Join Ian Robinson for an in-depth discussion in this video Understanding animation, part of After Effects CC Essential Training.
- View Offline
Now before we get started in animation it's important to have a firm foundation as to how animation works inside of after effects. So I've created a couple of very simple project examples so we can have some reference to talk about. I'm going to start with this 01 temporal key frames composition. I'm going to load up a ramp preview here, and you can see I have a scale and rotation. These are known as temporal keyframes, because it's not keeping track of any spacial data. So let me go ahead and stop playback here for a second. Now if you notice the animation actually stopped in a very abrupt pattern. If you turn off the visibility of layer 2, and turn on the visibility of layer 1, you can go ahead and rotate here.
And notice now this looks like a much more organic motion. This is called ease or easy ease inside of After Effects. The key frames ease out of one position and ease back into another. And let's stop playback there. Now if you want to see key frames on any layer or any kind of animation on any layer. You can have those layers selected and then select the u key, the uber key, to open up any of those keyframes. Notice linear key frames look like diamonds and keyframes with these, look like the greater than or less than symbol.
Now you can navigate between keyframes and with these navigation arrows. And when you're parked on a key frame, you'll see the golden diamond actually filled in. Any time your current time indicator is off of the key frame, notice there's no diamond in the time line. Now, let's look at spacial key frames. And go to Spatial here, we have a position keyframe and it's a linear animation. If you look at the line here, you can see these dots are all in the same place all the way across the line. That's letting me know that it's going to travel at the same speed across the animation. So, if I load up a RAM preview here, you can see it's moving in a linear fashion. It just starts and stops very robotic.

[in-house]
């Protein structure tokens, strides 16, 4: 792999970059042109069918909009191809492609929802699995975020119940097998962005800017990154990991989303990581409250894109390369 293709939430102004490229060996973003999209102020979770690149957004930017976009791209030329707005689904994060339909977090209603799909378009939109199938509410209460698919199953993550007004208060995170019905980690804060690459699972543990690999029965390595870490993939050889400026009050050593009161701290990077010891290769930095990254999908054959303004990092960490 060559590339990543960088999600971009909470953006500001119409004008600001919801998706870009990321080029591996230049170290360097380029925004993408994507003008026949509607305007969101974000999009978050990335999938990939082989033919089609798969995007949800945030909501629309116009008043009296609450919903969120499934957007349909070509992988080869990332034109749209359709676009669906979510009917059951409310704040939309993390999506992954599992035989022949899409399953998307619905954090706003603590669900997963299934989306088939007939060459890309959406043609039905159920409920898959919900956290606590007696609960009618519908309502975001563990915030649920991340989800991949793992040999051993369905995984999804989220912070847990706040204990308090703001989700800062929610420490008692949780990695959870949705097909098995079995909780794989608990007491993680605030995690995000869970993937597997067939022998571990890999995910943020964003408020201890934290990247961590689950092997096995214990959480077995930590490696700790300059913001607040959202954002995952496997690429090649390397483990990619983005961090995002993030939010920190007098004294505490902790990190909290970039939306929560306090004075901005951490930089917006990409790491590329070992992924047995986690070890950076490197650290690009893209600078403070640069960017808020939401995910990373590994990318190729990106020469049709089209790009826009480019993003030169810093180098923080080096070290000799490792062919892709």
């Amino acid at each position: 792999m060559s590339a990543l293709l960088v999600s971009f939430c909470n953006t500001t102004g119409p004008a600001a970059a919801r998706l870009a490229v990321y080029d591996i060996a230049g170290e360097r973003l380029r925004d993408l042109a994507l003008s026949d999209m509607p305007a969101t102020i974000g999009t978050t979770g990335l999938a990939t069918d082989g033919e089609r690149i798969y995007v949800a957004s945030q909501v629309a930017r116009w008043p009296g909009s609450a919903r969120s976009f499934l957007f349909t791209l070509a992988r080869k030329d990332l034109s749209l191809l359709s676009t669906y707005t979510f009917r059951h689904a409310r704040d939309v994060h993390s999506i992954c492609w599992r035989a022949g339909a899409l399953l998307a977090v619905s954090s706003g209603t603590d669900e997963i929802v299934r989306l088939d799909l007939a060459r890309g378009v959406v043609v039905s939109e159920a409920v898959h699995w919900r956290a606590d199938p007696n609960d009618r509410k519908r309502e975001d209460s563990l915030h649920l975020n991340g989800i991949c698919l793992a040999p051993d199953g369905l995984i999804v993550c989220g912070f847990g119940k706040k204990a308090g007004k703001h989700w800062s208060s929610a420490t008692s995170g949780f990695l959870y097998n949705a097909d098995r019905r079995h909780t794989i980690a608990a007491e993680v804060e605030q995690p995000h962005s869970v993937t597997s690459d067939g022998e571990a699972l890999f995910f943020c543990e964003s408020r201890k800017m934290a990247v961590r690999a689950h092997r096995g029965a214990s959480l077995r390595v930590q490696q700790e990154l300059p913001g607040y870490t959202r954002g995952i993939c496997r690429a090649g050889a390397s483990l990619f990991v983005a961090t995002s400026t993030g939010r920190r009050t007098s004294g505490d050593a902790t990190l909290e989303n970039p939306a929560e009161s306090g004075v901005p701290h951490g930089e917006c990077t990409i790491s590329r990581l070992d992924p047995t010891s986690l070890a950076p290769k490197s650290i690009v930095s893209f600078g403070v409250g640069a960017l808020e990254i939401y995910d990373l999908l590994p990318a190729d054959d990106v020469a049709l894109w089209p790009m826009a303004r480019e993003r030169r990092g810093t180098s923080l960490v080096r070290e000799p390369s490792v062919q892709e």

I'm going to stop playback here. If you turn the visibility of three off and then turn the visibility of two on, these have Es. And notice how the points on the motion path are tighter together at the beginning and end. Let's load up a RAM preview of this one, and you'll see it looks much more organic. It's kind of like driving a car. You speed up, and then you gradually slow down. Now, another term that you'll see in animation, in addition to Ease, is Motion Blur. So let's turn on layer one.
And this layer has ease on the keyframes, but it has motion blur applied to it, so it'll have a little bit more of a realistic view when you're actually watcing it. I'll stop playback here for a second. I've been referencing this line in the middle. And this is called a motion path. If I click on any one of the ends of the motion path, I can select keyframes, or I can just change the motion path. Now we'll get into how to do this a little bit later in the chapter, but I wanted you to see the motion path. And notice how the blur will now adjust as the motion of my object changes. Alright, parenting is one of my favorite styles of animation. This starts off our intermediate style of animation. Parenting causes one layer to drive the other layer. Notice we have a parent column here.